Environmental Temperatures Shape Thermal Physiology as eell as Diversification and Genome-Wide Substitution Rates in Lizards


Joan Garcia-Porta, CREAF - Centre de Recerca Ecològica i Aplicacions Forestals
Iker Irisarri, Uppsala Universitet
Martin Kirchner, Museum für Naturkunde
Ariel Rodríguez, Tierärztliche Hochschule Hannover
Sebastian Kirchhof, Museum für Naturkunde
Jason L. Brown, Southern Illinois University at Carbondale
Amy MacLeod, Museum für Naturkunde
Alexander P. Turner, University of Hull
Faraham Ahmadzadeh, Shahid Beheshti University
Gonzalo Albaladejo, CSIC - Instituto de Productos Naturales y Agrobiologia (IPNA)
Jelka Crnobrnja-Isailovic, University of Niš
Ignacio De la Riva, CSIC - Museo Nacional de Ciencias Naturales (MNCN)
Adnane Fawzi, Université Cadi Ayyad
Pedro Galán, Universidade da Coruña
Bayram Göçmen, Ege Üniversitesi
D. James Harris, Universidade do Porto, Centro de Investigação em Biodiversidade e Recursos Genéticos
Octavio Jiménez-Robles, ANU Research School of Biology
Ulrich Joger, Staatliches Naturhistorisches Museum
Olga Jovanović Glavaš, Josip Juraj Strossmayer University of Osijek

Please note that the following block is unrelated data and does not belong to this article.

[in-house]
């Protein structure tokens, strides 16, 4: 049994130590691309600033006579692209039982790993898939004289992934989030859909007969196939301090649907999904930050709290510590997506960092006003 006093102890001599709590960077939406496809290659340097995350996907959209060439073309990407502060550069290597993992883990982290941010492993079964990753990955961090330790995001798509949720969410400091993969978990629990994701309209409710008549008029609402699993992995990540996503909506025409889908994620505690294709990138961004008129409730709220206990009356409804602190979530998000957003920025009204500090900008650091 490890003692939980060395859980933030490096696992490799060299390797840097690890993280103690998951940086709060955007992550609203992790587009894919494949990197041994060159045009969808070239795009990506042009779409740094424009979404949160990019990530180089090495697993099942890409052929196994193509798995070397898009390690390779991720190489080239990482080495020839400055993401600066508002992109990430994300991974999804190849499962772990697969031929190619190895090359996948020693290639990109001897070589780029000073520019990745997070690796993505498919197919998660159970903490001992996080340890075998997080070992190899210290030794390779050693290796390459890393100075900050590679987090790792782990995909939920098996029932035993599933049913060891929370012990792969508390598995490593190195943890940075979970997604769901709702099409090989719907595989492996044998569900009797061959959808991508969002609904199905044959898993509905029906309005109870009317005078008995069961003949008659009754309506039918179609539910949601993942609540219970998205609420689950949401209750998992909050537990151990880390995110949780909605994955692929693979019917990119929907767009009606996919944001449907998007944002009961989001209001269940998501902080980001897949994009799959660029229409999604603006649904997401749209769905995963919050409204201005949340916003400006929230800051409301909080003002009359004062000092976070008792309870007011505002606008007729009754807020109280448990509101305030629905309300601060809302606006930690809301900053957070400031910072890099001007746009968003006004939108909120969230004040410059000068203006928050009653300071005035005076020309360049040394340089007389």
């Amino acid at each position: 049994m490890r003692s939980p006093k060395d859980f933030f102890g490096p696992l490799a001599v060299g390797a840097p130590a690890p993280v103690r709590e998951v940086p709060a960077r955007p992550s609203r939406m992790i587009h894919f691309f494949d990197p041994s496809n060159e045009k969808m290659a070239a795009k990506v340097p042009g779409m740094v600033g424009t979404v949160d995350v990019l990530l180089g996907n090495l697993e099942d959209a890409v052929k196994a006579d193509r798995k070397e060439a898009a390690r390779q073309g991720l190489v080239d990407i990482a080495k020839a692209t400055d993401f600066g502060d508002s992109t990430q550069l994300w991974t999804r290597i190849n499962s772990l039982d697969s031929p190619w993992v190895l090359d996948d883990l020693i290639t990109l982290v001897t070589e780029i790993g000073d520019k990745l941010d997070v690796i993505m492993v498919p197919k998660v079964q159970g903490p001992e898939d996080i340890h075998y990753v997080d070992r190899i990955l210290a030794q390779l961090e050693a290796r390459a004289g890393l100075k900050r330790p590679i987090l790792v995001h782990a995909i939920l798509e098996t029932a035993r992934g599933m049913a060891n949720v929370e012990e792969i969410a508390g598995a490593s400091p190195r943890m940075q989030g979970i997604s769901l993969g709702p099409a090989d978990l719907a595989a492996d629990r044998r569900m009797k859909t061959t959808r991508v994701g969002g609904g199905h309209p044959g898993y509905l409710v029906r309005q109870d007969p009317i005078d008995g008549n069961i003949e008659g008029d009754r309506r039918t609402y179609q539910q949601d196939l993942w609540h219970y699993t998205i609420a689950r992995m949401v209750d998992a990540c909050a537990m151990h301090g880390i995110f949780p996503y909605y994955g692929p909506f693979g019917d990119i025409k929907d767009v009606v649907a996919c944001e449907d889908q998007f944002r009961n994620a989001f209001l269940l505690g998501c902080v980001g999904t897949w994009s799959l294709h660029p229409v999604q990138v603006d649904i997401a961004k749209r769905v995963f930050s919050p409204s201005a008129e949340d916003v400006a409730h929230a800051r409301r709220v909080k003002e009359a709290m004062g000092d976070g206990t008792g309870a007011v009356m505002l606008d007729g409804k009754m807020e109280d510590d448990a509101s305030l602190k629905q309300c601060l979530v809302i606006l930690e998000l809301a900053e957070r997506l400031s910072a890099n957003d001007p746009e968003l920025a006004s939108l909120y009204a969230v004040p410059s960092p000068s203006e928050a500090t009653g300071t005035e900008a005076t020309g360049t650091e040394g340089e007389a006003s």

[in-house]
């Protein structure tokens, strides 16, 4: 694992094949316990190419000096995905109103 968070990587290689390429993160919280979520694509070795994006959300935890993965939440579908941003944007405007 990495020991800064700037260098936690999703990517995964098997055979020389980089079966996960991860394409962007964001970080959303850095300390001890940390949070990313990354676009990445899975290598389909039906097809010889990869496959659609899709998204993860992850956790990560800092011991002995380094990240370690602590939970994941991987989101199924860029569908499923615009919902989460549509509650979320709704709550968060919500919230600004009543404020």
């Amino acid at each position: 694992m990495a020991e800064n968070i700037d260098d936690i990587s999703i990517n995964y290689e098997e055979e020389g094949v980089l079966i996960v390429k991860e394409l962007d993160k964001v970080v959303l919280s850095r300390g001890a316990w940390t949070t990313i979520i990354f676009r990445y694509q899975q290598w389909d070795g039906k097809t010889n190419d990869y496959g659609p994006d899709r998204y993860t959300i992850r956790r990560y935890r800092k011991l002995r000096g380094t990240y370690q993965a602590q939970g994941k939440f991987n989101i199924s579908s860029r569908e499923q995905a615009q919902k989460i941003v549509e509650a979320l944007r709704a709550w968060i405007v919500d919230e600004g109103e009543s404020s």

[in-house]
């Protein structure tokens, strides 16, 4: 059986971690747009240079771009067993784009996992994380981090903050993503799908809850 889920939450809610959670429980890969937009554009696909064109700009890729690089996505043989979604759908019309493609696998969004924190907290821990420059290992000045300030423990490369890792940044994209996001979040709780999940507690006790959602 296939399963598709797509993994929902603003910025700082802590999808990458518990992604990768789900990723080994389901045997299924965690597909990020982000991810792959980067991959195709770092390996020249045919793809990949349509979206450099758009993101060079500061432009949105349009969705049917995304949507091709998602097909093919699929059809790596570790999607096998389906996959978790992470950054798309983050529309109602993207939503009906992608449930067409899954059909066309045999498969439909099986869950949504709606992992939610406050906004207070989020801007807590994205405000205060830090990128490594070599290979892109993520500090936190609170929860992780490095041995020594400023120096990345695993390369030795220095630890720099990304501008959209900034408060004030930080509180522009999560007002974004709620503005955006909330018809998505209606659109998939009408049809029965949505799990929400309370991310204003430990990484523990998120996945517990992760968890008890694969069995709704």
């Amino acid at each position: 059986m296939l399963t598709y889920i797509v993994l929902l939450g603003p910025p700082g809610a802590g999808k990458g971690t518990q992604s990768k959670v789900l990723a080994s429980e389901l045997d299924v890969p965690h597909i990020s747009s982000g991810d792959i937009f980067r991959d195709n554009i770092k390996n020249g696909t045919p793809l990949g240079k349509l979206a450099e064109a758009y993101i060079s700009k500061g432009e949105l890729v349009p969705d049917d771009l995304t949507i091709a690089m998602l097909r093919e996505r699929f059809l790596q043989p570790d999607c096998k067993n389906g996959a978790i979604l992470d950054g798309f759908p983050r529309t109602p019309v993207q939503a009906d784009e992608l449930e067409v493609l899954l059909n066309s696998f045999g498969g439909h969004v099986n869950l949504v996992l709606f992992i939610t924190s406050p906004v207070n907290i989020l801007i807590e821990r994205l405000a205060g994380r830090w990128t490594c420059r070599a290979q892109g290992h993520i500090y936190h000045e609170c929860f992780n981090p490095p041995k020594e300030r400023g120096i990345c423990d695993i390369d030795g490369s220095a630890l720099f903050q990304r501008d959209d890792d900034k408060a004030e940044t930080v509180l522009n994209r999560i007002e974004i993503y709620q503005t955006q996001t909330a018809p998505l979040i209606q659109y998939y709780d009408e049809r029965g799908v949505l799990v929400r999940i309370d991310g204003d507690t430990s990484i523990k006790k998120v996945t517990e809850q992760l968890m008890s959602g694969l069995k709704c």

Mert Karış, Nevşehir Haci Bektaş Veli Üniversitesi
Giannina Koziel, Technische Universität Braunschweig
Sven Künzel, Max Planck Institute for Evolutionary Biology
Mariana Lyra, UNESP-Universidade Estadual Paulista
Donald Miles, Ohio University
Manuel Nogales, CSIC - Instituto de Productos Naturales y Agrobiologia (IPNA)
Mehmet Anıl Oğuz, Ege Üniversitesi
Panayiotis Pafilis, National and Kapodistrian University of Athens
Loïs Rancilhac, Technische Universität Braunschweig
Noemí Rodríguez, CSIC - Instituto de Productos Naturales y Agrobiologia (IPNA)
Benza Rodríguez Concepción, CSIC - Instituto de Productos Naturales y Agrobiologia (IPNA)
Eugenia Sanchez, Technische Universität Braunschweig
Daniele Salvi, Universidade do Porto, Centro de Investigação em Biodiversidade e Recursos Genéticos

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© 2019, The Author(s). Climatic conditions changing over time and space shape the evolution of organisms at multiple levels, including temperate lizards in the family Lacertidae. Here we reconstruct a dated phylogenetic tree of 262 lacertid species based on a supermatrix relying on novel phylogenomic datasets and fossil calibrations. Diversification of lacertids was accompanied by an increasing disparity among occupied bioclimatic niches, especially in the last 10 Ma, during a period of progressive global cooling. Temperate species also underwent a genome-wide slowdown in molecular substitution rates compared to tropical and desert-adapted lacertids. Evaporative water loss and preferred temperature are correlated with bioclimatic parameters, indicating physiological adaptations to climate. Tropical, but also some populations of cool-adapted species experience maximum temperatures close to their preferred temperatures. We hypothesize these species-specific physiological preferences may constitute a handicap to prevail under rapid global warming, and contribute to explaining local lizard extinctions in cool and humid climates.